They both mean "eat", as you no doubt already know. 食{た}べるhowever, is "eat" in the sense of "sit down and have a meal". Not strictly that, but that's more the image. It also means eat as in "sustenance", the food you eat regularly to stay alive. 食{く}う is eat in the sense of "consume", as in one animal eating another. 食う can be used for people, of course, ...


12

Some people say that goemon (五右衛門) and iemon (伊右衛門) are pronounced like that since it's hard to pronounce 2 or 3 continuous vowel sounds, as are supposed to be read as gouemon (ごうゑもん) / iuemon (いうゑもん) per syllable.


12

R → ∞ is usually read R を限りなく大きくする[と・とき] R が限りなく大きくなる[と・とき] I don't think that 「R → ∞ のとき」 is supposed to have a fixed natural pronunciation. You can ignore the の and read it as above, or you could probably read it as [R]{アール} [→]{トゥ} [∞]{インフィニティ} のとき [R]{アール} [→]{ツー} [∞]{インフィニティ} のとき


11

“2つ” is just another notation for “二つ,” and is read as ふたつ, although some people consider the notation “2つ” as incorrect.


11

It's pronounced やちん, and written 家賃 if using all kanji. It means "rent", as in "the rent for this place is expensive".


11

Generally speaking these are read using the 音読み, and most frequently occur in pairs (e.g. 日米【にちべい】, 日独【にちどく】). I actually did some trolling through EDICT and a couple other sources to create a master list of these, and came up with the following list: 豪 ごう Australia 爾 る Argentina 墺 おう Austria 白 ぱく Belgium 戊 ぼ Bolivia 伯 ぱく Brazil 勃 ぼつ ...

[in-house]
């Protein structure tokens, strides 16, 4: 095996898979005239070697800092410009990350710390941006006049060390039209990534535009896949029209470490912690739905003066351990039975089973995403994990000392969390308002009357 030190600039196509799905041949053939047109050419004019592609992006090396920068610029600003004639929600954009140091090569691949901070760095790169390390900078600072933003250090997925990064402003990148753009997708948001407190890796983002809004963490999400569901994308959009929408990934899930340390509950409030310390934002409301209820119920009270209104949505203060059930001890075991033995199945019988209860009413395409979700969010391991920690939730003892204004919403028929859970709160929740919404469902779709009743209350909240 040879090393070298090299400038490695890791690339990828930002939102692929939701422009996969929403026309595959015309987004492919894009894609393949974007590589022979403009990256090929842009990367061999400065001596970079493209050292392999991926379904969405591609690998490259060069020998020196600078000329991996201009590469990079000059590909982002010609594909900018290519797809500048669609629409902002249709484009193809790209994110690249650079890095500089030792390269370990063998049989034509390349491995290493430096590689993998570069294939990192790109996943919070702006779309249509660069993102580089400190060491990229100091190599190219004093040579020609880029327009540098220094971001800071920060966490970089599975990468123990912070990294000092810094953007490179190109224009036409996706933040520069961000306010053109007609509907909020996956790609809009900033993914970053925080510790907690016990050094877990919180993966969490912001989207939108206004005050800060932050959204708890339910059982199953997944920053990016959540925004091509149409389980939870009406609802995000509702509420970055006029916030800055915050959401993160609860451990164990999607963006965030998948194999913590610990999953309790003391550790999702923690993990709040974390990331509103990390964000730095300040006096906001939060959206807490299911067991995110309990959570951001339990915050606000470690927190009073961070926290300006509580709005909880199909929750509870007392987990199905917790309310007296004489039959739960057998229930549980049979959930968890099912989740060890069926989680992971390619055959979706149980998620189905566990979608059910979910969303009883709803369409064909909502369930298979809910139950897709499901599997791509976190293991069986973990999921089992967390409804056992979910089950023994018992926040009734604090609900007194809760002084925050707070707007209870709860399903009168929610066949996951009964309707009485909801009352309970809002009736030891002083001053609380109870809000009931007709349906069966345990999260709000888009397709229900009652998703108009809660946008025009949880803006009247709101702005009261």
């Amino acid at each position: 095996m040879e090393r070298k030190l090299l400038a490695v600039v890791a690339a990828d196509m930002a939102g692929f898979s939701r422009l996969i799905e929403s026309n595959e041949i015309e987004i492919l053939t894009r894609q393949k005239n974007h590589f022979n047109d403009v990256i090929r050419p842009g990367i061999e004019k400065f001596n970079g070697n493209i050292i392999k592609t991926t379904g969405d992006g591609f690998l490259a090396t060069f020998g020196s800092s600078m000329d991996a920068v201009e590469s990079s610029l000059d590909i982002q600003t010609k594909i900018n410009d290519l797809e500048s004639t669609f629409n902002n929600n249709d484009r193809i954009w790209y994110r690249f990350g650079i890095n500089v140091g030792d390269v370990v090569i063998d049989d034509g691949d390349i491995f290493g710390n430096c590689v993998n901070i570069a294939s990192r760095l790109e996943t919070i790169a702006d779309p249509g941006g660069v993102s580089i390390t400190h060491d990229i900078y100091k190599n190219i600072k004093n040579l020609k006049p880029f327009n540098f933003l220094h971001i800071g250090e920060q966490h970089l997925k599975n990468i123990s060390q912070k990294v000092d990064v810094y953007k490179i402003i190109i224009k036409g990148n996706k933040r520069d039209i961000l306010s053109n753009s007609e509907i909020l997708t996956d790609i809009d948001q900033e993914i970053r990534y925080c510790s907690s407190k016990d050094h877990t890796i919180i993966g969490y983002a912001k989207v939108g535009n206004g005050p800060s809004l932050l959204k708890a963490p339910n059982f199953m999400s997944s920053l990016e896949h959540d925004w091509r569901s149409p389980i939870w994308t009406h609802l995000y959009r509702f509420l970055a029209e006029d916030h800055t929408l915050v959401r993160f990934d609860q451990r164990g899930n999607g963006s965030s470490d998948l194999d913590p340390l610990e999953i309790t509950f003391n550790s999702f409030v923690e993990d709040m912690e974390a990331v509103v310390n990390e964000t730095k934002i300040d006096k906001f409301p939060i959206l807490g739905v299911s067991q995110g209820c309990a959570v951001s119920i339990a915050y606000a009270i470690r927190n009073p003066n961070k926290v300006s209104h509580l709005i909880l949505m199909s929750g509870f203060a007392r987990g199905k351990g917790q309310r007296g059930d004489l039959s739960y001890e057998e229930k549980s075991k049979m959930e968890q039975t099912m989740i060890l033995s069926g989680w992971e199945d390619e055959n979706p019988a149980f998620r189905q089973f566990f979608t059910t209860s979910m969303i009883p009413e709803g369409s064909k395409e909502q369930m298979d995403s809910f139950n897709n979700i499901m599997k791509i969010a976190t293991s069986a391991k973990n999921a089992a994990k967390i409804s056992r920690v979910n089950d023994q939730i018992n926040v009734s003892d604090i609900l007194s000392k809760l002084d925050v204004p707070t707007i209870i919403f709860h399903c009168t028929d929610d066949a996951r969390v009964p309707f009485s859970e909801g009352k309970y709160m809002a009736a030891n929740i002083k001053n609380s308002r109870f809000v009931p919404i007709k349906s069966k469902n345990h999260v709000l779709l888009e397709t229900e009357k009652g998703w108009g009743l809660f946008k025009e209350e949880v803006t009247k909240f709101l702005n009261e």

11

Japanese speakers also use the strategy you describe, guessing at the 音読み from the right side of the 漢字 (or otherwise). However, the Japanese have a larger "database" from which to sample when making their guess... & 3. I don't think these phonetic relationships are as obvious to native speakers as to foreign adult learners. The relationships are not ...


11

[EDIT] I only 'heard' that にっぽん was overused during WWII to encourage patriotic feelings. After Jesse Good comment I tried findind document backing up this but as I didn't found anything it's probably better not to remember this point ! Also I remembered that Japan was officialy read as にっぽん according to the Government, I haven't had time to check it yet ...


10

Section 10 - "二・小・原" is "二輪・小型特殊・原付". So it means "motrocycle/small spacial veicle/moped". Section 11 - "他" is anything except "二輪・小型特殊・原付". So it means "大型・中型・普通・大型特殊・けん引". Section 12 - "二種" is "Class 2". It's "commercial passenger-carrying vehicle". Section 13 first row 大型 - Large vehicle (e.g. dump truck) 中型 - Medium vehicle (e.g. truck) 普通 - ...


10

Everyone has answered this really well, but I'd like to add some points that I wish someone had told me when I began learning. The On-yomi is taken from the original Chinese reading of the kanji, and the Kun-yomi is the Japanese reading that has "adopted" the kanji, so to speak. As a general rule, if the kanji is by itself, (as in, it is not attached to ...


10

Am I going in the right direction with this interpretation? You got it, friend! 大辞林曰く、 【 】の中【なか】の漢字【かんじ】が「常用【じょうよう】漢字【かんじ】表【ひょう】」にないものには「 ▼ 」、その漢字が「常用漢字表」にはあるが見出【みだ】しに相当【そうとう】する音訓【おんくん】が示【しめ】されていないものには「 ▽ 」を漢字の右肩【みぎかた】に付【ふ】した。 If a given kanji isn't part of the 常用漢字 list, it'll be marked with a ▼. If it is part of the 常用漢字 list but uses a ...